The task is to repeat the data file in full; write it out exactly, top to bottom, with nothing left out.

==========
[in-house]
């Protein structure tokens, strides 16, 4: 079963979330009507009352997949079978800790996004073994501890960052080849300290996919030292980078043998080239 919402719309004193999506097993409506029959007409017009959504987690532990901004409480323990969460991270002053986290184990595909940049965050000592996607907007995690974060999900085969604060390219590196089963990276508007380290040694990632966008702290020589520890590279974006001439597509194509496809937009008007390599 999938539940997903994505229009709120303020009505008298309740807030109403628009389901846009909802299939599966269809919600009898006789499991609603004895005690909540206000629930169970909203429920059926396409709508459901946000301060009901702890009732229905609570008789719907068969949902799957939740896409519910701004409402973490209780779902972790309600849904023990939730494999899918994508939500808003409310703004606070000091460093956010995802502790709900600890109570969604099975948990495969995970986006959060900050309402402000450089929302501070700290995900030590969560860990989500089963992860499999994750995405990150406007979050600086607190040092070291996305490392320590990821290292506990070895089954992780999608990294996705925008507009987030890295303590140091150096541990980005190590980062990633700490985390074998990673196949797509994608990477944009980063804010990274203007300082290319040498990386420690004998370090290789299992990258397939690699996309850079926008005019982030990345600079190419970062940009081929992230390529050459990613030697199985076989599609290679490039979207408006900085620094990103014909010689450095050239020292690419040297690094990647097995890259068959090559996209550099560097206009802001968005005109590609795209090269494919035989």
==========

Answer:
[in-house]
């Protein structure tokens, strides 16, 4: 079963979330009507009352997949079978800790996004073994501890960052080849300290996919030292980078043998080239 919402719309004193999506097993409506029959007409017009959504987690532990901004409480323990969460991270002053986290184990595909940049965050000592996607907007995690974060999900085969604060390219590196089963990276508007380290040694990632966008702290020589520890590279974006001439597509194509496809937009008007390599 999938539940997903994505229009709120303020009505008298309740807030109403628009389901846009909802299939599966269809919600009898006789499991609603004895005690909540206000629930169970909203429920059926396409709508459901946000301060009901702890009732229905609570008789719907068969949902799957939740896409519910701004409402973490209780779902972790309600849904023990939730494999899918994508939500808003409310703004606070000091460093956010995802502790709900600890109570969604099975948990495969995970986006959060900050309402402000450089929302501070700290995900030590969560860990989500089963992860499999994750995405990150406007979050600086607190040092070291996305490392320590990821290292506990070895089954992780999608990294996705925008507009987030890295303590140091150096541990980005190590980062990633700490985390074998990673196949797509994608990477944009980063804010990274203007300082290319040498990386420690004998370090290789299992990258397939690699996309850079926008005019982030990345600079190419970062940009081929992230390529050459990613030697199985076989599609290679490039979207408006900085620094990103014909010689450095050239020292690419040297690094990647097995890259068959090559996209550099560097206009802001968005005109590609795209090269494919035989």